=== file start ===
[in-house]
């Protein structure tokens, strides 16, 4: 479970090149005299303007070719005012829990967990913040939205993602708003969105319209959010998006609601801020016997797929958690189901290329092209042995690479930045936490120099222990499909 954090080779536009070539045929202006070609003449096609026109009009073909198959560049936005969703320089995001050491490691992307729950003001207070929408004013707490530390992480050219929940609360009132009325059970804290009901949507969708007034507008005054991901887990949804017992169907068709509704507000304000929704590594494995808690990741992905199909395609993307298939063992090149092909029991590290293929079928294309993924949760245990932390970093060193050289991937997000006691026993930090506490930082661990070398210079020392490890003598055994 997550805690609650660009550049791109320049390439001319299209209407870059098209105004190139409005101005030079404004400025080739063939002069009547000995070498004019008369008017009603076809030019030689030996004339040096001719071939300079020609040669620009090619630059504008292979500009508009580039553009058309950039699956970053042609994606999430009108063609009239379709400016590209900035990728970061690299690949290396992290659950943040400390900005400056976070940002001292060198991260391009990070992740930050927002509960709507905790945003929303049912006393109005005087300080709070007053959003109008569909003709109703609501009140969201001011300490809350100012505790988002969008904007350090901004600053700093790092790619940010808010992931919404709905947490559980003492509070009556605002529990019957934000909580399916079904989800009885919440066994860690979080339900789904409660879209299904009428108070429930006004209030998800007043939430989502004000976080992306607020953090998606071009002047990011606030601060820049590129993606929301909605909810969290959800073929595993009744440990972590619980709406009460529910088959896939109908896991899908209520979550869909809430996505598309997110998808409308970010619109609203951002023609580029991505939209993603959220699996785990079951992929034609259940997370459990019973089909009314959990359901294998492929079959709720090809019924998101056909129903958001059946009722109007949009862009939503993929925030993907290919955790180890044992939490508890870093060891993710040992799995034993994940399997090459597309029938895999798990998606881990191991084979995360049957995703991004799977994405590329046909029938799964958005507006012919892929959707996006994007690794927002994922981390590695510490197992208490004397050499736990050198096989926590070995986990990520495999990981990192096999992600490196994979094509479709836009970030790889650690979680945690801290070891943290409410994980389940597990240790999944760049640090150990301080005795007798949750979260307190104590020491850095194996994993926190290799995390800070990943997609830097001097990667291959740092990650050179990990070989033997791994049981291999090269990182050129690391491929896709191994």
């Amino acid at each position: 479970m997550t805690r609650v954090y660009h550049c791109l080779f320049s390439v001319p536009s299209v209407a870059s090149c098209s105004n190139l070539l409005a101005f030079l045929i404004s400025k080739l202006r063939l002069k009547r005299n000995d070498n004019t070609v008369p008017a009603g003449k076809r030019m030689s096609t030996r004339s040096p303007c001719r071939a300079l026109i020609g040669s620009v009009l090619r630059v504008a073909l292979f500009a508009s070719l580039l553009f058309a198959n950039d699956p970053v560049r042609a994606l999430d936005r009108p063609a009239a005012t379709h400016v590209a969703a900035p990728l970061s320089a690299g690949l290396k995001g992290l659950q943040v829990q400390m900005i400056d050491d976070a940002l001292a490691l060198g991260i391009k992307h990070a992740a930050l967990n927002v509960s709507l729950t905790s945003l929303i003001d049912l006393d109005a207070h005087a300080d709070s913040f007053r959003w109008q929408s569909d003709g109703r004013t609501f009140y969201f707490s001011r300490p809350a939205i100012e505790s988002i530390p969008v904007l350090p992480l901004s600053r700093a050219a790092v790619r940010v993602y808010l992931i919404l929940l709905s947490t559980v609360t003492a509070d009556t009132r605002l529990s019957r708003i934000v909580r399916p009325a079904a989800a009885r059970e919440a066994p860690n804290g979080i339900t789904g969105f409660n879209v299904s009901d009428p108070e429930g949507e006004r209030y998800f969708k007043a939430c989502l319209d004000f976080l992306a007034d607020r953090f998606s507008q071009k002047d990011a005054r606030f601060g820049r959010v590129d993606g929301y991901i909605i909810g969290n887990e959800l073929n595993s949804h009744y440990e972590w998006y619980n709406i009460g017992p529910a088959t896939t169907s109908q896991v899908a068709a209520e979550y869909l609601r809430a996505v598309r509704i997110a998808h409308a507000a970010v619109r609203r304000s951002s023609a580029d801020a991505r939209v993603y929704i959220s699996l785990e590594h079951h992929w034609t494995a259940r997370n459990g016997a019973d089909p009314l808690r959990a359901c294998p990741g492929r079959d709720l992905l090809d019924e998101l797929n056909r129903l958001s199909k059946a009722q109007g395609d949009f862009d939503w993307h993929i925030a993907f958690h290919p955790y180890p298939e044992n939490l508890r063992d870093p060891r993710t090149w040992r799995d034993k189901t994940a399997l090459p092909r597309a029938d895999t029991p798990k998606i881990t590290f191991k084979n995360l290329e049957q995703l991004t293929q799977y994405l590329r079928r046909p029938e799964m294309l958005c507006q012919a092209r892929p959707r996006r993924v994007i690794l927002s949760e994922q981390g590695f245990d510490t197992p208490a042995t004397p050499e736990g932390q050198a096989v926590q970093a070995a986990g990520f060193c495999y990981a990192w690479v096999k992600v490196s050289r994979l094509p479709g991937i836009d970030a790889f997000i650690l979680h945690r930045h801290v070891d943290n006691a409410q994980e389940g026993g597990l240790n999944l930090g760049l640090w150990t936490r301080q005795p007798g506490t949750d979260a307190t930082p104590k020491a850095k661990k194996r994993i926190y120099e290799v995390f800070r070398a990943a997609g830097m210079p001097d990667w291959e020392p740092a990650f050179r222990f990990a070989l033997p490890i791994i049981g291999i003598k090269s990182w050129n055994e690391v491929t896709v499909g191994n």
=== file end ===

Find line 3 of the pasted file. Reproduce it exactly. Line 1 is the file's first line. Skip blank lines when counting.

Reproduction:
């Amino acid at each position: 479970m997550t805690r609650v954090y660009h550049c791109l080779f320049s390439v001319p536009s299209v209407a870059s090149c098209s105004n190139l070539l409005a101005f030079l045929i404004s400025k080739l202006r063939l002069k009547r005299n000995d070498n004019t070609v008369p008017a009603g003449k076809r030019m030689s096609t030996r004339s040096p303007c001719r071939a300079l026109i020609g040669s620009v009009l090619r630059v504008a073909l292979f500009a508009s070719l580039l553009f058309a198959n950039d699956p970053v560049r042609a994606l999430d936005r009108p063609a009239a005012t379709h400016v590209a969703a900035p990728l970061s320089a690299g690949l290396k995001g992290l659950q943040v829990q400390m900005i400056d050491d976070a940002l001292a490691l060198g991260i391009k992307h990070a992740a930050l967990n927002v509960s709507l729950t905790s945003l929303i003001d049912l006393d109005a207070h005087a300080d709070s913040f007053r959003w109008q929408s569909d003709g109703r004013t609501f009140y969201f707490s001011r300490p809350a939205i100012e505790s988002i530390p969008v904007l350090p992480l901004s600053r700093a050219a790092v790619r940010v993602y808010l992931i919404l929940l709905s947490t559980v609360t003492a509070d009556t009132r605002l529990s019957r708003i934000v909580r399916p009325a079904a989800a009885r059970e919440a066994p860690n804290g979080i339900t789904g969105f409660n879209v299904s009901d009428p108070e429930g949507e006004r209030y998800f969708k007043a939430c989502l319209d004000f976080l992306a007034d607020r953090f998606s507008q071009k002047d990011a005054r606030f601060g820049r959010v590129d993606g929301y991901i909605i909810g969290n887990e959800l073929n595993s949804h009744y440990e972590w998006y619980n709406i009460g017992p529910a088959t896939t169907s109908q896991v899908a068709a209520e979550y869909l609601r809430a996505v598309r509704i997110a998808h409308a507000a970010v619109r609203r304000s951002s023609a580029d801020a991505r939209v993603y929704i959220s699996l785990e590594h079951h992929w034609t494995a259940r997370n459990g016997a019973d089909p009314l808690r959990a359901c294998p990741g492929r079959d709720l992905l090809d019924e998101l797929n056909r129903l958001s199909k059946a009722q109007g395609d949009f862009d939503w993307h993929i925030a993907f958690h290919p955790y180890p298939e044992n939490l508890r063992d870093p060891r993710t090149w040992r799995d034993k189901t994940a399997l090459p092909r597309a029938d895999t029991p798990k998606i881990t590290f191991k084979n995360l290329e049957q995703l991004t293929q799977y994405l590329r079928r046909p029938e799964m294309l958005c507006q012919a092209r892929p959707r996006r993924v994007i690794l927002s949760e994922q981390g590695f245990d510490t197992p208490a042995t004397p050499e736990g932390q050198a096989v926590q970093a070995a986990g990520f060193c495999y990981a990192w690479v096999k992600v490196s050289r994979l094509p479709g991937i836009d970030a790889f997000i650690l979680h945690r930045h801290v070891d943290n006691a409410q994980e389940g026993g597990l240790n999944l930090g760049l640090w150990t936490r301080q005795p007798g506490t949750d979260a307190t930082p104590k020491a850095k661990k194996r994993i926190y120099e290799v995390f800070r070398a990943a997609g830097m210079p001097d990667w291959e020392p740092a990650f050179r222990f990990a070989l033997p490890i791994i049981g291999i003598k090269s990182w050129n055994e690391v491929t896709v499909g191994n």